[Every Friday, Mark Coddington sums up the week’s top stories about the future of news and the debates that grew up around them. —Josh]
AOL continues moving into media: The Internet giant of the ’90s, AOL, has been aggressively trying to remake itself as a media company for the 2010s, and it made one of its biggest moves this week when it bought the influential tech blog TechCrunch. The deal was first reported by GigaOM and announced on stage Tuesday at TechCrunch’s Disrupt conference. AOL also scooped up the web video company 5Min and Thing Labs, maker of the social media reader Brizzly on the same day, though it couldn’t snatch the popular All Things Digital blogging crew away from The Wall Street Journal.
Given how central TechCrunch’s founder, Michael Arrington, is to the blog’s success, the first questions were twofold: Will Arrington be able to continue exercising his iconoclastic editorial voice with AOL, and can the blog remain strong if he leaves? Salon’s Dan Gillmor was skeptical about the latter, and Fast Company and The Atlantic gave reason for similar doubts about the former, with a list of Arrington’s past criticism of AOL and statements by the founder of Engadget, another blog purchased by AOL, that too many layers of management made the company difficult to work at. (He said things have changed at AOL since then.) For his part, Arrington gave assurances to tech blogger Robert Scoble and TechCrunch’s readers that he’ll have complete editorial independence and has agreed to stay on for at least three years.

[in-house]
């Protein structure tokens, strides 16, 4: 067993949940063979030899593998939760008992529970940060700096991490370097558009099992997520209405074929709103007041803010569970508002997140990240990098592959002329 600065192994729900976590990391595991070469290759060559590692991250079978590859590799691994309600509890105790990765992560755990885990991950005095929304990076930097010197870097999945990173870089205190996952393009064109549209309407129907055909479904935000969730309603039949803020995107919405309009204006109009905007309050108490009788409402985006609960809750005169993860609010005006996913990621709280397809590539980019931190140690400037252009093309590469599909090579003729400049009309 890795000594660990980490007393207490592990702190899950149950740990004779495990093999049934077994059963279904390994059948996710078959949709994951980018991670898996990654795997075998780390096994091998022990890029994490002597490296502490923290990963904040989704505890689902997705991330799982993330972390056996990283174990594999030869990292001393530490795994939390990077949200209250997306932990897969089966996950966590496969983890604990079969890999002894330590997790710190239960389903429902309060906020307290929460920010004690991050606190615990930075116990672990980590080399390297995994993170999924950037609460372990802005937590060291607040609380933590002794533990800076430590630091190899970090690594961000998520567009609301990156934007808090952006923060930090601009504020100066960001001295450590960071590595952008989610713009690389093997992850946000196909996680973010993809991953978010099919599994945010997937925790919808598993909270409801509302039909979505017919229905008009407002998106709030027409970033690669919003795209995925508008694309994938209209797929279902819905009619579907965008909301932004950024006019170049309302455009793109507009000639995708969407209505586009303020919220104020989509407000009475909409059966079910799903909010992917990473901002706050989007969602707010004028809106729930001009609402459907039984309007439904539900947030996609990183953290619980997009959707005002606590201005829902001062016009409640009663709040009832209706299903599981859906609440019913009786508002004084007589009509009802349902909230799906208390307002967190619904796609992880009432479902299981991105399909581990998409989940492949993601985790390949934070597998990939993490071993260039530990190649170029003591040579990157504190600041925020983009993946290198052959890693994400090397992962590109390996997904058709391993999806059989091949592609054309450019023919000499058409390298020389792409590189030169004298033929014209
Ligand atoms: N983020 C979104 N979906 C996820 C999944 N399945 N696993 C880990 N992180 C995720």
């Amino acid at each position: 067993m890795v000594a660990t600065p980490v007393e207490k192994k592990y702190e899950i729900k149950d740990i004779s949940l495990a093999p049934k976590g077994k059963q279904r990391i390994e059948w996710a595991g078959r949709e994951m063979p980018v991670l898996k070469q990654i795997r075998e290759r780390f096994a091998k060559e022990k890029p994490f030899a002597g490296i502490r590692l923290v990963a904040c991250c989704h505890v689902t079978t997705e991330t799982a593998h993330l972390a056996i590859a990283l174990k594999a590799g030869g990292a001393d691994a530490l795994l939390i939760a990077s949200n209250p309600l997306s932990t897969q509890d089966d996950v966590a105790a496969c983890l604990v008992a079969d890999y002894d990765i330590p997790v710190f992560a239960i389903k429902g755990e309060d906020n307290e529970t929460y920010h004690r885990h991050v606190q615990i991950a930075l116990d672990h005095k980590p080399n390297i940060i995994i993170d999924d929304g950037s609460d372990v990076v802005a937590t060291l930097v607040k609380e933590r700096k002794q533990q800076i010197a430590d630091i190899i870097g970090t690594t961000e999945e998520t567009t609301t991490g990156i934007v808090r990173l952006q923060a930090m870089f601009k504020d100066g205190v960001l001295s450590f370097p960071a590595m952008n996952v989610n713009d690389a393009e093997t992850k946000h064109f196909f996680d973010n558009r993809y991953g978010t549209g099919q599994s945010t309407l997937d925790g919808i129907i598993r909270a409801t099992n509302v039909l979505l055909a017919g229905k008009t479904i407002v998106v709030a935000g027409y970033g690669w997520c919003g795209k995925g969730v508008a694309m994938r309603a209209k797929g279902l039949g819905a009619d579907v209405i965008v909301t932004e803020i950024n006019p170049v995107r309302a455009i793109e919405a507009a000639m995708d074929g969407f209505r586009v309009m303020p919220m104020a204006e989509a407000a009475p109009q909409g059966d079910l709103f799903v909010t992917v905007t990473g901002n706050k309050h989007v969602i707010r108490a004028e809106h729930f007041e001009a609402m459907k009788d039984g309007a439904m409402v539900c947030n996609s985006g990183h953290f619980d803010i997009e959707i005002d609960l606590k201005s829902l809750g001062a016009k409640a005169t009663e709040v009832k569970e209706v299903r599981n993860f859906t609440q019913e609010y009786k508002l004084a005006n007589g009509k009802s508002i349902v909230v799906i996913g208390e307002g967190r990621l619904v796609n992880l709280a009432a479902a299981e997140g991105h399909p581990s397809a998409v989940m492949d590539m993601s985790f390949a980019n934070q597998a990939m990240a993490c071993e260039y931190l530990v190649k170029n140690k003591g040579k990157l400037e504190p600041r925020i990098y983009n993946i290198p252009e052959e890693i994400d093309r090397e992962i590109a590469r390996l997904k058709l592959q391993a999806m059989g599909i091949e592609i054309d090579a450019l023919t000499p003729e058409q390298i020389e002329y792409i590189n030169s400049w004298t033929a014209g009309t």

The bigger media issue, of course, is that this purchase signals AOL’s deepening transformation into a full-on web media company. As a marketing exec told the New York Post’s Keith Kelly, “Nobody gives AOL enough credit for the massive transformation that the brand has undertaken.” AOL CEO Tim Armstrong explained the rationale behind the deal to Advertising Age and Bloomberg: TechCrunch’s insider, consumer audience can garner premium ad rates, and the TechCrunch brand can give AOL some cred it couldn’t necessarily get on its own. He also told GigaOM’s Om Malik that he wants to begin developing platforms in communication, content and advertising for other companies to build on, though he wouldn’t go into details.
The Wall Street Journal threw a little bit of cold water on the AOL hype, noting that more than 40 percent of the company’s revenue still comes from dial-up Internet service and related subscriptions. Advertisers haven’t totally bought into the change yet either, the Journal said. AOL might have come a long way, but it still has a long way to go, too.
Can social media produce real social change?: In a piece in this week’s New Yorker, cultural critic Malcolm Gladwell challenged the idea that social media is an effective tool of social change and revolution, comparing it with the civil rights movement and other pre-social media large-scale social reform efforts. Gladwell argued that social media is built on weak social ties, which are good for encountering new information and amassing followers of a cause, but bad at inspiring collective action. “The evangelists of social media don’t understand this distinction; they seem to believe that a Facebook friend is the same as a real friend and that signing up for a donor registry in Silicon Valley today is activism in the same sense as sitting at a segregated lunch counter in Greensboro in 1960,” Gladwell wrote.